German inflation bungle takes shine off euro figures as ECB remains committed to aggressive rate hikes
Inflation in the eurozone fell again last month but experts have warned the drop will not convince the European Central Bank (ECB) to stop hiking interest rates aggressively.
The rate of price increases among the group of 19 countries using the euro dropped to 8.5 per cent annually, down from 9.2 per cent, according to figures from eurostat out today.
The decline was faster than analysts expected.
Inflation in the common currency bloc has been turbocharged by soaring energy prices caused by Russia removing gas supplies from the European market after it invaded Ukraine just under a year ago.
That reduction in energy supply prompted economists to rush out predictions of black outs sweeping across Europe and publish dire recession warnings.
However, a rapid build of liquified natural gas imports and a mild winter in Europe has helped rebalance the bloc’s energy market, putting inflation on a downward trend.
Predictions of a tough recession in Europe caused by businesses reining in production due to sky high energy prices now look slightly overcooked.
Figures out earlier this week revealed the area’s economy unexpectedly grew in the final months of last year, while the International Monetary Fund said earlier this week it expects none of Europe’s big economies to shrink this year.
However, it reckons the UK will be the only rich country to suffer an economic contraction in 2023.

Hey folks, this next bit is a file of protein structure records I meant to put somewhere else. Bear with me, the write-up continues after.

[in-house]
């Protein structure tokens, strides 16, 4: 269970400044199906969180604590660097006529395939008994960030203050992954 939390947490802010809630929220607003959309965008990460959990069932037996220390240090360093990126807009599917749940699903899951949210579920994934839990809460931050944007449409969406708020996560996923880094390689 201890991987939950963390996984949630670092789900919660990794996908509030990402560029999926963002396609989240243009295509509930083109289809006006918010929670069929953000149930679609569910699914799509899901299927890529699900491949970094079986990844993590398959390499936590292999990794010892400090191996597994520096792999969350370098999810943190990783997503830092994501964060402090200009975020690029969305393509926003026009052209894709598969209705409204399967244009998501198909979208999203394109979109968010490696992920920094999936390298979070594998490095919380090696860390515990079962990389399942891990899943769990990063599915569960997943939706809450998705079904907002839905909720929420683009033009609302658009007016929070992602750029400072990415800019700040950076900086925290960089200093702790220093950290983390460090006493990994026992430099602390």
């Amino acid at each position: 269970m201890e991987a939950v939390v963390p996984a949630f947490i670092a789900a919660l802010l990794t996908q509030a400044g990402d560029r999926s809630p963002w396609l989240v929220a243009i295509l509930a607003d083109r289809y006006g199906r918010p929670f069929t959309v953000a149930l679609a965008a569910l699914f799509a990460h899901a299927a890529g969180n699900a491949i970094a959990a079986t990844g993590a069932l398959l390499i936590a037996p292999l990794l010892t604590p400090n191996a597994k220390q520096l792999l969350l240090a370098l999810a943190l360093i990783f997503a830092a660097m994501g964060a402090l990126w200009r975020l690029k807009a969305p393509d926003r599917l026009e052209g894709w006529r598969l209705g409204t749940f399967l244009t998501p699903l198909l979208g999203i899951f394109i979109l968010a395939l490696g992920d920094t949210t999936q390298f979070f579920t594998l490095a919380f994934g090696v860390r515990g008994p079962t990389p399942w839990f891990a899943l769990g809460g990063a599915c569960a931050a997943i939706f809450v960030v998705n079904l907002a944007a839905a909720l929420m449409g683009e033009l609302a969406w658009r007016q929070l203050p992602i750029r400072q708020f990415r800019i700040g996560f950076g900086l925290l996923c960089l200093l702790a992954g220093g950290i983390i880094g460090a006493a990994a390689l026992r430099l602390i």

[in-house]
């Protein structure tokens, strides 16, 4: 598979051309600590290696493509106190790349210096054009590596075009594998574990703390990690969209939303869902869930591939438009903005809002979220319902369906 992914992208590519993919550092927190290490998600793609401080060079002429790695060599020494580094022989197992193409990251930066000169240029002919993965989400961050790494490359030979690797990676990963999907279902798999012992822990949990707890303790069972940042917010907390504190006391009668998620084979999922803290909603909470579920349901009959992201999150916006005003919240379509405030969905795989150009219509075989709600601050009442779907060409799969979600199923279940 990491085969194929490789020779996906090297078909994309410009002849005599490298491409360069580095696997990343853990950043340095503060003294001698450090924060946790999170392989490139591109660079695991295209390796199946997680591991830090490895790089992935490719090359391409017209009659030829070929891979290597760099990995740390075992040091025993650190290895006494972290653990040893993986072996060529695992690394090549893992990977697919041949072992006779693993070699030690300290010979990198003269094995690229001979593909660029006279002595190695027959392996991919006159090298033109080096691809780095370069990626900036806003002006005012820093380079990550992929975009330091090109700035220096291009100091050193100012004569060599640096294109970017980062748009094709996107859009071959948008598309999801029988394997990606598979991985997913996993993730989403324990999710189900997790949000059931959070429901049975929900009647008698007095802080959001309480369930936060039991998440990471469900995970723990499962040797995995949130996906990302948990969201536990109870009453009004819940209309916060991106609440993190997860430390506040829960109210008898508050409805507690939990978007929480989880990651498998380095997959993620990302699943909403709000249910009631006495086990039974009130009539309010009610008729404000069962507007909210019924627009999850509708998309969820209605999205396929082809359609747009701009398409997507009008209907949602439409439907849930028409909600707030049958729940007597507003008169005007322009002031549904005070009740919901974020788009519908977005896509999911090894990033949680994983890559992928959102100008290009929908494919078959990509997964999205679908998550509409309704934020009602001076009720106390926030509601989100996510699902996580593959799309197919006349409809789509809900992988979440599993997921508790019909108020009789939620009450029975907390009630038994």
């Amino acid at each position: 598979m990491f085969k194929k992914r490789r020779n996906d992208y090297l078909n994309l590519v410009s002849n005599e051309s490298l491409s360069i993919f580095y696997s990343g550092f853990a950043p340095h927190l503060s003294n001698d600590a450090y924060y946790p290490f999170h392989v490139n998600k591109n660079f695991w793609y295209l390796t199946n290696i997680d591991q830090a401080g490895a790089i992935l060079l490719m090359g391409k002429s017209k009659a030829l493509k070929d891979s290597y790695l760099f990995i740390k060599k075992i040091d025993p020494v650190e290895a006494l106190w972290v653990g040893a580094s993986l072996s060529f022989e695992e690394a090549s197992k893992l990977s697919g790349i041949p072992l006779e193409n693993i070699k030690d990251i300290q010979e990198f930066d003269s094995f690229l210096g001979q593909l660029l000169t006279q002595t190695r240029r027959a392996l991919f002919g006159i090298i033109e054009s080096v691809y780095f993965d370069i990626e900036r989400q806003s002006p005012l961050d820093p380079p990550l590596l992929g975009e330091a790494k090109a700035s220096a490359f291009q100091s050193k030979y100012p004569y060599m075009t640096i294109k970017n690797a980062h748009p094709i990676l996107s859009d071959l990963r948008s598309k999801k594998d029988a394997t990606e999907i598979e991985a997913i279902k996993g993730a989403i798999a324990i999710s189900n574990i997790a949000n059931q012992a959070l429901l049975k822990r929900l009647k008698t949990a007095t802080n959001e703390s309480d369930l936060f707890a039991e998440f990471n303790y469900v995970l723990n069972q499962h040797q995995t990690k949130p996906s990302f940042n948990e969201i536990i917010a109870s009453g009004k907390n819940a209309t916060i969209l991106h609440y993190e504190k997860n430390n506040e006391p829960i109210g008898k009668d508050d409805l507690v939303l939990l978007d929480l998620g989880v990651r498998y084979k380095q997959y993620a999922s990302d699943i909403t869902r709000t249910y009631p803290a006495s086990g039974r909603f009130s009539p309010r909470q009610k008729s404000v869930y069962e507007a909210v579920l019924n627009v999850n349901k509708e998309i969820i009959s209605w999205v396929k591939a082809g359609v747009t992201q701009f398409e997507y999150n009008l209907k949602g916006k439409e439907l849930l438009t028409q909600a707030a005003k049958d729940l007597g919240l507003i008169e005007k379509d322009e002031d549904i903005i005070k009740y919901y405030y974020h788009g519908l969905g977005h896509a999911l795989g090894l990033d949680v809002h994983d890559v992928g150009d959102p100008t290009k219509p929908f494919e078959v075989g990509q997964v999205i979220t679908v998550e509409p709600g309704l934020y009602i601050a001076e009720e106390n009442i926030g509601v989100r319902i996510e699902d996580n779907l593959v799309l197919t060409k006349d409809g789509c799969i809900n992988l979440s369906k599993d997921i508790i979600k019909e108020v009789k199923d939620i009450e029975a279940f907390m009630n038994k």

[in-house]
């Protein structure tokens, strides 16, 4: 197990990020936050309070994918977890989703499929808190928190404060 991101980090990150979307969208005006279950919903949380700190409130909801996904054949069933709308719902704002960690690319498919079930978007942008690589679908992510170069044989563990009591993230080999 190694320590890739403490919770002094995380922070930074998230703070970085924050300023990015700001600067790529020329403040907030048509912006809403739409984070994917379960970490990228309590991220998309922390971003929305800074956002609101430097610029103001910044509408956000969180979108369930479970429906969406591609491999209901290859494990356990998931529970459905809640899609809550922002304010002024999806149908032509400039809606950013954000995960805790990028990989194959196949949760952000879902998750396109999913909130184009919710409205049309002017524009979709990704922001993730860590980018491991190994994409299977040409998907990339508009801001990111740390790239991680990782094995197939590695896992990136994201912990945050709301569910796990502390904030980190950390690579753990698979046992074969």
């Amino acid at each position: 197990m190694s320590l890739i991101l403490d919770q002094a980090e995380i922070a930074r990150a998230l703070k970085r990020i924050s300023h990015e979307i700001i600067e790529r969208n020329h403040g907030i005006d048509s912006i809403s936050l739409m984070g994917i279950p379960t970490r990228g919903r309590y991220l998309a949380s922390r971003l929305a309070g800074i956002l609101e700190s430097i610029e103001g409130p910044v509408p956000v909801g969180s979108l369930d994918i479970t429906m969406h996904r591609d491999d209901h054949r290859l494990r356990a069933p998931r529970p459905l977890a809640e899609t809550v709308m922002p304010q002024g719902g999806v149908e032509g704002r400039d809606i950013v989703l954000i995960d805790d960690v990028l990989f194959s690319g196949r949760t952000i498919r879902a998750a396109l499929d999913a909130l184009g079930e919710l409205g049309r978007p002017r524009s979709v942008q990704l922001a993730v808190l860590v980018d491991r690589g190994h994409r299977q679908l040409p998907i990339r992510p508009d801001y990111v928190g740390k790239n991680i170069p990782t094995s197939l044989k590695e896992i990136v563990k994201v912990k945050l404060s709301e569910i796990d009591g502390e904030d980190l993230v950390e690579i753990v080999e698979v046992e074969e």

Inflation in Europe is actually likely to be a lot higher than estimated by eurostat due to Germany being excluded from the calculations as a result of its statistics office bungling its own inflation numbers.
“We can’t take today’s inflation data at face value due to fact that Germany’s statistical office dropped the ball, failing to produce an early estimate for January inflation, due to “technical difficulties”,” Claus Vistesen and Mel Debono chief eurozone economist and senior European economist respectively at consultancy Pantheon Macroeconomics, said.
Today’s signal that price pressures are scaling back is unlikely to move the needle on ECB president Christine Lagarde’s commitment to “stay the course” on aggressive interest rate hikes this year.
The central bank for the euro area is expected to lift borrowing costs 50 basis points again tomorrow and launch further such hikes throughout the year.
“The upshot is that the larger-than-expected drop in headline inflation won’t deter the ECB from raising interest rates by 50bp tomorrow. We think that the continued strength of underlying price pressures will encourage them to stick to a hawkish message, and ultimately to raise the deposit rate to a peak of 3.5 per cent,” Jack Allen-Reynolds, senior Europe economist at consultancy Capital Economics, said.
The Bank of England is likely to follow suit with a 50 point hike tomorrow. The US Federal Reserve will probably slow down to a 25 point rise today.